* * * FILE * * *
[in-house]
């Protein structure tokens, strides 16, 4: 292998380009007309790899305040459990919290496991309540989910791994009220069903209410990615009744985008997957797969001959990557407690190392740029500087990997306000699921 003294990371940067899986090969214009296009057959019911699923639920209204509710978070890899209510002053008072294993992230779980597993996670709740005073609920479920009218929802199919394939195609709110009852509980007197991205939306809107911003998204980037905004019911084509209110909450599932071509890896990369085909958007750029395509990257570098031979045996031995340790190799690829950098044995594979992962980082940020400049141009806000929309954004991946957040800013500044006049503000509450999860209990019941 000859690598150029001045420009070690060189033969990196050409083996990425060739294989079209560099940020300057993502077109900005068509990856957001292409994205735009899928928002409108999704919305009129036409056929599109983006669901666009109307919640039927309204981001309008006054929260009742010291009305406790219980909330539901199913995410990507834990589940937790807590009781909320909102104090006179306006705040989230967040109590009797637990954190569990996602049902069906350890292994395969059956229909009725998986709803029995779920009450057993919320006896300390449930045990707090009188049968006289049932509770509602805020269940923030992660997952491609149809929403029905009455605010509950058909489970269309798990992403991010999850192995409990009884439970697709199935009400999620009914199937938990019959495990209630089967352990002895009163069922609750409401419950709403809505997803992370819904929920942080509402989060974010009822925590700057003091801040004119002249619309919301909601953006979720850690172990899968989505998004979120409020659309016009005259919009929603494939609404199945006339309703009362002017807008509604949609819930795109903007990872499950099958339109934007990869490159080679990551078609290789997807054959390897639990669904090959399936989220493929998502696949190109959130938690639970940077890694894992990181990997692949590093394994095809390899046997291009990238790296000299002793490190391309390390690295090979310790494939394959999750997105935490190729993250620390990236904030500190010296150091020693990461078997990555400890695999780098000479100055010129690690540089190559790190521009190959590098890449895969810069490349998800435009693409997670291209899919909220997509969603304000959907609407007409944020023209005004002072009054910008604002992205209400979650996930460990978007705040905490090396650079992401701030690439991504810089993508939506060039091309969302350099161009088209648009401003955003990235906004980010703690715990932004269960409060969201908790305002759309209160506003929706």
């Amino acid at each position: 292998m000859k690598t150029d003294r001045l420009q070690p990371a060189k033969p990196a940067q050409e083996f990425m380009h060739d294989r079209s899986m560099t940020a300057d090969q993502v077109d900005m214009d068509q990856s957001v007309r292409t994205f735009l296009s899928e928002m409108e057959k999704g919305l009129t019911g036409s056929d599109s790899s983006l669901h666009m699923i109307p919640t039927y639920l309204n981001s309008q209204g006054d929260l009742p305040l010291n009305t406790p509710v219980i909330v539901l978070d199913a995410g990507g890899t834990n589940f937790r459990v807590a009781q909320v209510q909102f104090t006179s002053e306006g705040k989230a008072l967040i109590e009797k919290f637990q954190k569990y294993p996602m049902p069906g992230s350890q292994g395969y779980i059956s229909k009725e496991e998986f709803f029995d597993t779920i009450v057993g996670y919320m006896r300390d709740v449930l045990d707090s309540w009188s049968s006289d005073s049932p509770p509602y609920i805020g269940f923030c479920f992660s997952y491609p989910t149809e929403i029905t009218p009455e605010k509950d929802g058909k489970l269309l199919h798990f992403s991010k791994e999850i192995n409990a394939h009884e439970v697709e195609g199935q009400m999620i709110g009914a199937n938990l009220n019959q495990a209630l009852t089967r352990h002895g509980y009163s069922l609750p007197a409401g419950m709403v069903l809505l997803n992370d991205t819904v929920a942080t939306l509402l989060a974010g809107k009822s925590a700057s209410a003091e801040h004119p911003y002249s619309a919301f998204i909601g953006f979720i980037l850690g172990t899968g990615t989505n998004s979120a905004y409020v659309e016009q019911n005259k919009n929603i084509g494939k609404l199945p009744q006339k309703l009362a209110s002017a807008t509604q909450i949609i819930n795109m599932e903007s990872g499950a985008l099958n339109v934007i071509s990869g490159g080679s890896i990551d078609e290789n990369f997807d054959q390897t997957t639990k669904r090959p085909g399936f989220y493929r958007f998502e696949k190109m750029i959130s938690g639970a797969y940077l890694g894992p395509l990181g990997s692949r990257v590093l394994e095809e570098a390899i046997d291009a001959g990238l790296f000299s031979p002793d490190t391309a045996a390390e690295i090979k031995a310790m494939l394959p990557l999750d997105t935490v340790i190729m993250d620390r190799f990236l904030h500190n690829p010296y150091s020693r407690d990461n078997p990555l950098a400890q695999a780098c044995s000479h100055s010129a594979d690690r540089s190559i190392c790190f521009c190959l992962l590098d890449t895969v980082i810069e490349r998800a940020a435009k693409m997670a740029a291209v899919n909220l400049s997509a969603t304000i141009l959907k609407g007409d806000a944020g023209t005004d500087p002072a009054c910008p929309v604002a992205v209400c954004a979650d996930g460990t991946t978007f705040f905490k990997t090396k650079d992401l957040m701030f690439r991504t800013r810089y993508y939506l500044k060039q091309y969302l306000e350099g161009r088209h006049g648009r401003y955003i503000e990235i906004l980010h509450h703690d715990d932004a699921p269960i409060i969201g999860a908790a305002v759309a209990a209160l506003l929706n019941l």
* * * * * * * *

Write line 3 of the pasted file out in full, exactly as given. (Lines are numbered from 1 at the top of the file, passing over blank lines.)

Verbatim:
């Amino acid at each position: 292998m000859k690598t150029d003294r001045l420009q070690p990371a060189k033969p990196a940067q050409e083996f990425m380009h060739d294989r079209s899986m560099t940020a300057d090969q993502v077109d900005m214009d068509q990856s957001v007309r292409t994205f735009l296009s899928e928002m409108e057959k999704g919305l009129t019911g036409s056929d599109s790899s983006l669901h666009m699923i109307p919640t039927y639920l309204n981001s309008q209204g006054d929260l009742p305040l010291n009305t406790p509710v219980i909330v539901l978070d199913a995410g990507g890899t834990n589940f937790r459990v807590a009781q909320v209510q909102f104090t006179s002053e306006g705040k989230a008072l967040i109590e009797k919290f637990q954190k569990y294993p996602m049902p069906g992230s350890q292994g395969y779980i059956s229909k009725e496991e998986f709803f029995d597993t779920i009450v057993g996670y919320m006896r300390d709740v449930l045990d707090s309540w009188s049968s006289d005073s049932p509770p509602y609920i805020g269940f923030c479920f992660s997952y491609p989910t149809e929403i029905t009218p009455e605010k509950d929802g058909k489970l269309l199919h798990f992403s991010k791994e999850i192995n409990a394939h009884e439970v697709e195609g199935q009400m999620i709110g009914a199937n938990l009220n019959q495990a209630l009852t089967r352990h002895g509980y009163s069922l609750p007197a409401g419950m709403v069903l809505l997803n992370d991205t819904v929920a942080t939306l509402l989060a974010g809107k009822s925590a700057s209410a003091e801040h004119p911003y002249s619309a919301f998204i909601g953006f979720i980037l850690g172990t899968g990615t989505n998004s979120a905004y409020v659309e016009q019911n005259k919009n929603i084509g494939k609404l199945p009744q006339k309703l009362a209110s002017a807008t509604q909450i949609i819930n795109m599932e903007s990872g499950a985008l099958n339109v934007i071509s990869g490159g080679s890896i990551d078609e290789n990369f997807d054959q390897t997957t639990k669904r090959p085909g399936f989220y493929r958007f998502e696949k190109m750029i959130s938690g639970a797969y940077l890694g894992p395509l990181g990997s692949r990257v590093l394994e095809e570098a390899i046997d291009a001959g990238l790296f000299s031979p002793d490190t391309a045996a390390e690295i090979k031995a310790m494939l394959p990557l999750d997105t935490v340790i190729m993250d620390r190799f990236l904030h500190n690829p010296y150091s020693r407690d990461n078997p990555l950098a400890q695999a780098c044995s000479h100055s010129a594979d690690r540089s190559i190392c790190f521009c190959l992962l590098d890449t895969v980082i810069e490349r998800a940020a435009k693409m997670a740029a291209v899919n909220l400049s997509a969603t304000i141009l959907k609407g007409d806000a944020g023209t005004d500087p002072a009054c910008p929309v604002a992205v209400c954004a979650d996930g460990t991946t978007f705040f905490k990997t090396k650079d992401l957040m701030f690439r991504t800013r810089y993508y939506l500044k060039q091309y969302l306000e350099g161009r088209h006049g648009r401003y955003i503000e990235i906004l980010h509450h703690d715990d932004a699921p269960i409060i969201g999860a908790a305002v759309a209990a209160l506003l929706n019941l």